Nov 1, 201308:19 AMBlaska's Bring It!
with David Blaska
Mad science: DNR tiff is latest example of educrats trying to seize more power
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From the pages of In Business magazine.
Early this year, a Republican state legislator wrote a law that virtually guaranteed that a single organization would qualify for a $500,000 grant to promote hunting and fishing. The grant was rescinded after the Walker administration learned that the group did not have proper tax-exempt status. More proof to Spencer Black, that most partisan of Democrats, that the Department of Natural Resources must be “insulated from politics,” as he wrote last month.
In his days in the Assembly, the former Madison rep (and current Sierra Club officer) sponsored several bills to remove the DNR from the governor’s appointive cabinet so that it could make decisions “based on science, not politics.” The environment, argue the professional environmentalists, is too important to be left to politicians.
What about highway safety? Is that also important? Is the well-being of children and families important? How about health, veterans’ affairs, work rules — shouldn’t they be free of the presumed taint of “politics”? Who elects politicians? The people, of course. But what do they know? They’re not scientific experts. Not if they voted for Scott Walker!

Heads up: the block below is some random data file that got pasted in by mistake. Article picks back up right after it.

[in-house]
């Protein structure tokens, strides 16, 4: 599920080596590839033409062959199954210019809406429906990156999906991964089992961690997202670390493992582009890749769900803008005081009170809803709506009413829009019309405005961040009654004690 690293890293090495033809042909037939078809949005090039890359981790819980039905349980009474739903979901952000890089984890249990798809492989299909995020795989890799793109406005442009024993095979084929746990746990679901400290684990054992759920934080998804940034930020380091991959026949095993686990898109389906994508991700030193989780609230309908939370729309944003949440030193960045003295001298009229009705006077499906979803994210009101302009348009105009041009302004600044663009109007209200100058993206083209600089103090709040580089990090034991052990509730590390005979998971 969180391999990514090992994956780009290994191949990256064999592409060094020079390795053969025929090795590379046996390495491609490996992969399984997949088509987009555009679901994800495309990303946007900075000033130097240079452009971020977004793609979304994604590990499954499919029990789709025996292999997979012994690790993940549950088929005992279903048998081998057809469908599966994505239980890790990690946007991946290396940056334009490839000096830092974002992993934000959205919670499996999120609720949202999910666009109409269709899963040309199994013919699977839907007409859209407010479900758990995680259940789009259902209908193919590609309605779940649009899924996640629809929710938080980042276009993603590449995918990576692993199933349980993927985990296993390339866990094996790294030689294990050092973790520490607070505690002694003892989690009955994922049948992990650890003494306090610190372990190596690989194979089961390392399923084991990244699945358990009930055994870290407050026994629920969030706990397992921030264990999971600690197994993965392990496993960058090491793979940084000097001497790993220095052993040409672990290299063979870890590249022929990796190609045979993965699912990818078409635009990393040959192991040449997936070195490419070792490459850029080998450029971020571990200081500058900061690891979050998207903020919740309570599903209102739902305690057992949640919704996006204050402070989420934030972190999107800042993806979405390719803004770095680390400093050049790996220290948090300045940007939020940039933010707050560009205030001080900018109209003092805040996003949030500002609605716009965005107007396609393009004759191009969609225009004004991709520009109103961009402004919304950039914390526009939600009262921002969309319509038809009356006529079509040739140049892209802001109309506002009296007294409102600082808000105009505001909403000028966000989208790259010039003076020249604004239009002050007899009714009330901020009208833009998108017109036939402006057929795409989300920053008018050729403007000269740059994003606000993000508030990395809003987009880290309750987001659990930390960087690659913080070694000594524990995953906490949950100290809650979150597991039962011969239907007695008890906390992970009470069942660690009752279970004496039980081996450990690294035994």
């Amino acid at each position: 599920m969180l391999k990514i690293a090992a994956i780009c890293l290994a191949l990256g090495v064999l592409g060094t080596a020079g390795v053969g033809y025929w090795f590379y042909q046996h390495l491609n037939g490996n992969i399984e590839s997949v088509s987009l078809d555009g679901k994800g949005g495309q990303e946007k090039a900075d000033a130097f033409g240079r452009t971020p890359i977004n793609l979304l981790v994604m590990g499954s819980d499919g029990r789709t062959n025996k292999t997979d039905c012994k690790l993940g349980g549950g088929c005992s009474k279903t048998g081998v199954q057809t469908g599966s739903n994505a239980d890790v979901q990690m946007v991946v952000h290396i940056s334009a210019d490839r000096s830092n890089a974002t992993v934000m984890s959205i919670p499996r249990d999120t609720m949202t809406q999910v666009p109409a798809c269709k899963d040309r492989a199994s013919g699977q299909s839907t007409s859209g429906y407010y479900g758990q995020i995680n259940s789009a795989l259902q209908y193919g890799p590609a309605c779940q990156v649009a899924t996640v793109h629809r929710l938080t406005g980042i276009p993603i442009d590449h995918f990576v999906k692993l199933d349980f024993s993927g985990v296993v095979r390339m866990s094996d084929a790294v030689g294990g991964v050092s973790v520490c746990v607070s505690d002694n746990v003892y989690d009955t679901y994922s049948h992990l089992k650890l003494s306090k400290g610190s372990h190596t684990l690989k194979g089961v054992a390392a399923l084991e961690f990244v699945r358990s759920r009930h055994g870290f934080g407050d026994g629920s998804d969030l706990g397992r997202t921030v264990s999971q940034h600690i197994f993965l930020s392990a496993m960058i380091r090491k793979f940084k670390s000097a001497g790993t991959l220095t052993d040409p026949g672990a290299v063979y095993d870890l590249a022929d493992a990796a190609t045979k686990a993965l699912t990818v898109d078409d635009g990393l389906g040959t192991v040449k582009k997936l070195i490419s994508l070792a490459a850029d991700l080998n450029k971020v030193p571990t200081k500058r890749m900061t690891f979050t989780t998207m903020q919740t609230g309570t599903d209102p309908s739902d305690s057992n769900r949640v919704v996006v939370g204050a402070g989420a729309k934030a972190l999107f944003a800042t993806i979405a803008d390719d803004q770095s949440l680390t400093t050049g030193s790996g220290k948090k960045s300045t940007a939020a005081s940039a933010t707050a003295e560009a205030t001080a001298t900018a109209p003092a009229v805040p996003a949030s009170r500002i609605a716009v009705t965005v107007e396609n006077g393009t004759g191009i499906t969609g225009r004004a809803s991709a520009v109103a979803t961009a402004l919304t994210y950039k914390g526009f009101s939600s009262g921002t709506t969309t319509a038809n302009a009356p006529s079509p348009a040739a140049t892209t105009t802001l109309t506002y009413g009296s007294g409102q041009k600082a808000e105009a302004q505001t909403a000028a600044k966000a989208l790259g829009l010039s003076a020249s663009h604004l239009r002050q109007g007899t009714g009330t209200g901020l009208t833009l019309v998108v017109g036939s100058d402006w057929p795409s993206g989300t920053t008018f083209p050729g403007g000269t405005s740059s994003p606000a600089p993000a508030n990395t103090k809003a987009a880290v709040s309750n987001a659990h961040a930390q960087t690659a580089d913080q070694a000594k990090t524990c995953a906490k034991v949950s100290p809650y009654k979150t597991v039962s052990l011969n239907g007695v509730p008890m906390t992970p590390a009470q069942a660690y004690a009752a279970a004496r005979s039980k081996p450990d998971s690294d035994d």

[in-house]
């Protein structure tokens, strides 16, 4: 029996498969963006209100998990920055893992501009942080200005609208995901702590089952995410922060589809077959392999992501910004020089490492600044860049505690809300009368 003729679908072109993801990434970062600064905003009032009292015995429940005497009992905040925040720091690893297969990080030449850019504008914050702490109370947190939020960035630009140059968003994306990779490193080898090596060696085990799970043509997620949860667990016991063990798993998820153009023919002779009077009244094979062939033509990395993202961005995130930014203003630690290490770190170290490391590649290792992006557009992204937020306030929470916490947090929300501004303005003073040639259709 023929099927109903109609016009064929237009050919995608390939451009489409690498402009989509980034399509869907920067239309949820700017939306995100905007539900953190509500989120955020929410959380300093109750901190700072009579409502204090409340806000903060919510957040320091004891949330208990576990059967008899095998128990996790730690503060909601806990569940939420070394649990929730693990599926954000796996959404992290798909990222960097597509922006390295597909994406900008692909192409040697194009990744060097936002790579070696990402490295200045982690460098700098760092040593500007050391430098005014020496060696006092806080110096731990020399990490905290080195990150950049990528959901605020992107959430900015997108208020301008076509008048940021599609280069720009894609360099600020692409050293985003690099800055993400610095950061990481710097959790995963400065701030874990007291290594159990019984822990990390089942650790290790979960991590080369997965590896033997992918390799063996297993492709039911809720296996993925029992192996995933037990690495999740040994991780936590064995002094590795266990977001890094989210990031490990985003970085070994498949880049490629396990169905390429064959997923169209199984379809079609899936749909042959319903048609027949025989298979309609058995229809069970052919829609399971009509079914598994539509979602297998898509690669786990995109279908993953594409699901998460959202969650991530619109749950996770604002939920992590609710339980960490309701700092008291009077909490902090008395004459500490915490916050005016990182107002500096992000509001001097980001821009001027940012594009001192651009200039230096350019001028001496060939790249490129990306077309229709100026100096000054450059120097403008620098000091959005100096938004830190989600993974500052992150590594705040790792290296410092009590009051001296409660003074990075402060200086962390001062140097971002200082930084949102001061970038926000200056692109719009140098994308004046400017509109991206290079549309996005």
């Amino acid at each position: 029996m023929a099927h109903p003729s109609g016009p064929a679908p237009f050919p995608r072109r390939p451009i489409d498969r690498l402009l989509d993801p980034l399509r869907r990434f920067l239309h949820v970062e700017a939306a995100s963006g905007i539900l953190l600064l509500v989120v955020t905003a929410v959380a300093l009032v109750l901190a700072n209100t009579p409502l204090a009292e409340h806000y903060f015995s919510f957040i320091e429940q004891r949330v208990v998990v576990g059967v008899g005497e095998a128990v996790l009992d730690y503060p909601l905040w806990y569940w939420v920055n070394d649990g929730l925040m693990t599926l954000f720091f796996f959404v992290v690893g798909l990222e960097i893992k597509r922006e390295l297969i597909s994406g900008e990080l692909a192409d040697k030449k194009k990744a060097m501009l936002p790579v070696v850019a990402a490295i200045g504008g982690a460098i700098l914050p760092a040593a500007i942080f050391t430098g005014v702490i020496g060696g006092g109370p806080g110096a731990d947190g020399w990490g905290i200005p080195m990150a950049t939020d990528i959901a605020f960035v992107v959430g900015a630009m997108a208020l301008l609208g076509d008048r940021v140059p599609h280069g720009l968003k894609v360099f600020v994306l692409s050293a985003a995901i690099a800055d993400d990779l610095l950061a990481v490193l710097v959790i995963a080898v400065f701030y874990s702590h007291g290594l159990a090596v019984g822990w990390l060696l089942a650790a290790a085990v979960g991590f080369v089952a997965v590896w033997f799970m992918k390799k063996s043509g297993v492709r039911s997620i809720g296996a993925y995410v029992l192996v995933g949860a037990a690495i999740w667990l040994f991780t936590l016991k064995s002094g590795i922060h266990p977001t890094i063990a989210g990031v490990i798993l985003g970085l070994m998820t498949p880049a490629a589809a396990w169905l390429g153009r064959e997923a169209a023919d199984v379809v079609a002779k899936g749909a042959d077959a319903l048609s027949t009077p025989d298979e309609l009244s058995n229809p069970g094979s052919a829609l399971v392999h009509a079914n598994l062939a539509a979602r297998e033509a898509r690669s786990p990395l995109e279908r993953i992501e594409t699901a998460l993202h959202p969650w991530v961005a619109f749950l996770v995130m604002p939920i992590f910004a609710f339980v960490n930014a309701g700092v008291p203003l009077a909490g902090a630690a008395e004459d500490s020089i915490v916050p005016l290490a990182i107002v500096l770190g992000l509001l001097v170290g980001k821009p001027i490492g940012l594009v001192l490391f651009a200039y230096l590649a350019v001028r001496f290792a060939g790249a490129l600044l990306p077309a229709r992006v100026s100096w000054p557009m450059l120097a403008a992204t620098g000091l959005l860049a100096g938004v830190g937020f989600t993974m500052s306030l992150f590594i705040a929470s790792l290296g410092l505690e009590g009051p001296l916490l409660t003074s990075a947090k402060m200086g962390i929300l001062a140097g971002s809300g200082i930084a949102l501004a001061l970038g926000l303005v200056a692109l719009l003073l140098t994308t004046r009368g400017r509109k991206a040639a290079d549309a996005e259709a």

It’s the dream of every bureaucrat who ever inhabited a cubicle, every apparatchik who ever set a quota, every kommissar of kulture: Strip the people of the right to make their own choices in the holy name of science. It’s for their own good.
Did I just overreach by implying communism? Not according to Anne Applebaum. In her clear-eyed appraisal Iron Curtain, the Crushing of Eastern Europe, she writes, “Bolsheviks read the works of Lenin and Marx not as ... one of many theories of history but as scientific fact.”
In The Road to Serfdom, Friedrich Hayek warned — even as World War II raged — that, under the cover of progressivism, the democracies were traveling the same road as socialism and fascism. All three philosophies promised progress — at the expense of individual freedom.
Think of the Wisconsin State Journal demanding “merit selection” of judges by unelected elites; Government Accountability Board bureaucrats reviewing candidates’ campaign literature to determine permissible political speech; the Federal Elections Commission banning Hillary: the Movie. Take Obamacare, run by 17 appointed “experts.” Please.
This profound distrust of the people explains the fierce opposition of the education establishment to school choice. The educrats, not Mom and Dad, will determine the proper school for little Jeremy.
Recall that classic government overreach: Prohibition. Big-city, immigrant Democrats differed with Jim Crow Democrats on that issue. Protestant rural Republicans parted with the Wall Street variety. But the progressive movement was all in.
“Progressives exalted the methodology of science under the meticulous supervision of a self-selected elite,” writes Daniel Okrent in Last Call, the Rise and Fall of Prohibition. “If the saloon could be abolished through the sort of aggressive government intervention the progressives favored ... the ‘polyglot class’ could be lifted up from ‘his dirt and beer.’”